Now Lollapalooza has a major medical tent and takes care of people on-site, he says, adding that medical services will cost from $25,000 to $150,000 for the staff and setup over four or five days, depending on the number of staff and extent of resources needed. The cost is built into the ticket.
Korin Hudson is an emergency physician with MedStar Health and a professor of clinical emergency medicine at Georgetown University School of Medicine. She first started working at events as an EMT in 1997 while she was a student at the University of Virginia in Charlottesville.
By looking at similar events, and data collected about the number of patients and injuries from past years, she says, medical teams can make projections of what they’ll need for upcoming events based on the size, average age of attendees, and whether it’s a sporting event or a concert.
Handling large crowds, preparing for the worst
Large events such as NASCAR races and the Preakness, which can draw tens of thousands of spectators, typically use bike teams and all-terrain vehicles to move around more easily, says Hudson, who worked at the Preakness in Baltimore in May.
“We’ll have a two-person EMT team or medic EMT team, and they’ll rope through the crowd on bicycles with equipment — an AED and a standard EMS ‘junk bag’ of equipment — and they can kind of go through the crowd looking for trouble,” Hudson says.
Doctors can expect certain things — heat exhaustion in a desert setting, for example, as well as falls and other accidents, but Osterman says it’s when the unexpected happens — such as heart attacks or aneurysms — that she really gets to stretch her skills. And then there are the special cases such as the intoxicated concertgoer who dove into a freezing cold lake after deciding — wrongly — that he was in the middle of a desert.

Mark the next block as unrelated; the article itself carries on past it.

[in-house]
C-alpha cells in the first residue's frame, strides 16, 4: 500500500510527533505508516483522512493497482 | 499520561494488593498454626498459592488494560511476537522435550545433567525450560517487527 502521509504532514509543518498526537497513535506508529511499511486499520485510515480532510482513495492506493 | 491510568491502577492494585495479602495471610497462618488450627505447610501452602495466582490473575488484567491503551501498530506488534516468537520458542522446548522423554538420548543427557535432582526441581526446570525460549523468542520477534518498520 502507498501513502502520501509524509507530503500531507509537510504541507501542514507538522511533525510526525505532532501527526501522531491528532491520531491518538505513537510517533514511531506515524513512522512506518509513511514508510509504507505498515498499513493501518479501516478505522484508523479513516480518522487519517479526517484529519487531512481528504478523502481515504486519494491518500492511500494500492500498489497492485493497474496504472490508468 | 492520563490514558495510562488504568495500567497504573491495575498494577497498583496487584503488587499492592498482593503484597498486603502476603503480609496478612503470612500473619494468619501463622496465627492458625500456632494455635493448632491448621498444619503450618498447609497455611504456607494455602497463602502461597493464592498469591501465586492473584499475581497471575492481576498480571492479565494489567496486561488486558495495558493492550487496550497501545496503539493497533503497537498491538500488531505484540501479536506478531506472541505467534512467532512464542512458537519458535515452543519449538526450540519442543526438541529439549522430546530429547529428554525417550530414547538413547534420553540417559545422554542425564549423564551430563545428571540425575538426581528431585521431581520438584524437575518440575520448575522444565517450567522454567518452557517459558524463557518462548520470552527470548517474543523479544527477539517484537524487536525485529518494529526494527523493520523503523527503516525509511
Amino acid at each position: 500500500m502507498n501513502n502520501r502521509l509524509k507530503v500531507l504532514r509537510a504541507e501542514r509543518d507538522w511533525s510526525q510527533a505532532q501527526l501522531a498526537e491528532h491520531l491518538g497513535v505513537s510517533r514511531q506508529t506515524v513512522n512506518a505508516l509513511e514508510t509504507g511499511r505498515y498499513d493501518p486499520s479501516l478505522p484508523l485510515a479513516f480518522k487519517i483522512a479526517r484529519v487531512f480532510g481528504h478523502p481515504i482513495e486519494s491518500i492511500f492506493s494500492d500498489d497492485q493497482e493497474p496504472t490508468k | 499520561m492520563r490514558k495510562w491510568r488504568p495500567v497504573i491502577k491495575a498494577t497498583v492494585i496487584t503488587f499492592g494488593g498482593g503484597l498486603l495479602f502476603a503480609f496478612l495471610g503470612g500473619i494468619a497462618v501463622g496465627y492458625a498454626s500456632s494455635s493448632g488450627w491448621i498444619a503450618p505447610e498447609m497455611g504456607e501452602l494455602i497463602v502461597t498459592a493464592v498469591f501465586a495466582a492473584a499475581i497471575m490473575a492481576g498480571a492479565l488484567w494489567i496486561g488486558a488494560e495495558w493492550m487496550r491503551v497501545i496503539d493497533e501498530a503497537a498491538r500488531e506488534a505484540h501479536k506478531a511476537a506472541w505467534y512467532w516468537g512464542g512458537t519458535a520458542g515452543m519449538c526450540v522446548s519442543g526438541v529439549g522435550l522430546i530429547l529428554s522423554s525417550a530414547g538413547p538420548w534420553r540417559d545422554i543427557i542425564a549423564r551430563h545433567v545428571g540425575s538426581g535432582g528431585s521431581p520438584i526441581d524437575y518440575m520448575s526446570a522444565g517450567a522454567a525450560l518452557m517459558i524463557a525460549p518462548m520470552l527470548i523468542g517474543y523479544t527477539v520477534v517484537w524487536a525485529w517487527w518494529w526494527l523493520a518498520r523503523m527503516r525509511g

“We had eight different people trying to get him out of the lake, and he was like, karate fighting all of them, so we basically had a midwater takedown of this guy to get him out safely and into the medical tent,” she recalls.
John Roussis, an EMT, is president of Event Medical Staffing Solutions in Sharon Hill, Pa., and calls himself a “mass gathering specialist.” His company has helped organize the Firefly Music Festival in Delaware in the past.
One thing that’s front of mind for medical event staff is preparing for mass casualty events, whether because of a shooting such as the one in 2017 at the Route 91 Harvest festival in Las Vegas that left 60 people dead and almost 500 injured, or a stampede like the one at the Astroworld Festival in Houston 2021, where 10 people were killed.
“In those situations, there’s a heavy, heavy reliance on the public to self-sustain for a period of time, which means we need to train them to stop bleeding, or do CPR, and when to activate 911,” Roussis says, adding that many venues now have “Stop the Bleed” kits in the same location as defibrillators.
Doctors and event organizers said festivalgoers should make sure to check out where medical tents are located when they arrive, and consider bringing their own first-aid kit and a couple days of their medications if they are going to a festival.
After working a couple 12-hour shifts in a row, often in challenging weather, medical staff are often exhausted.
It’s worth it, says Osterman, adding that such work is usually less stressful than a shift in the ER and comparably paid. And, then there are perks you can’t get in any other type of medicine.
At Coachella, members of the medical staff receive a “behind-the-scenes production pass,” says Osterman, who missed working her dream concert — Beyoncé headlining Coachella in 2018 — only because she was pregnant. She’s already planning ahead: “I need to do this for Beyoncé, because that is my dream come true.”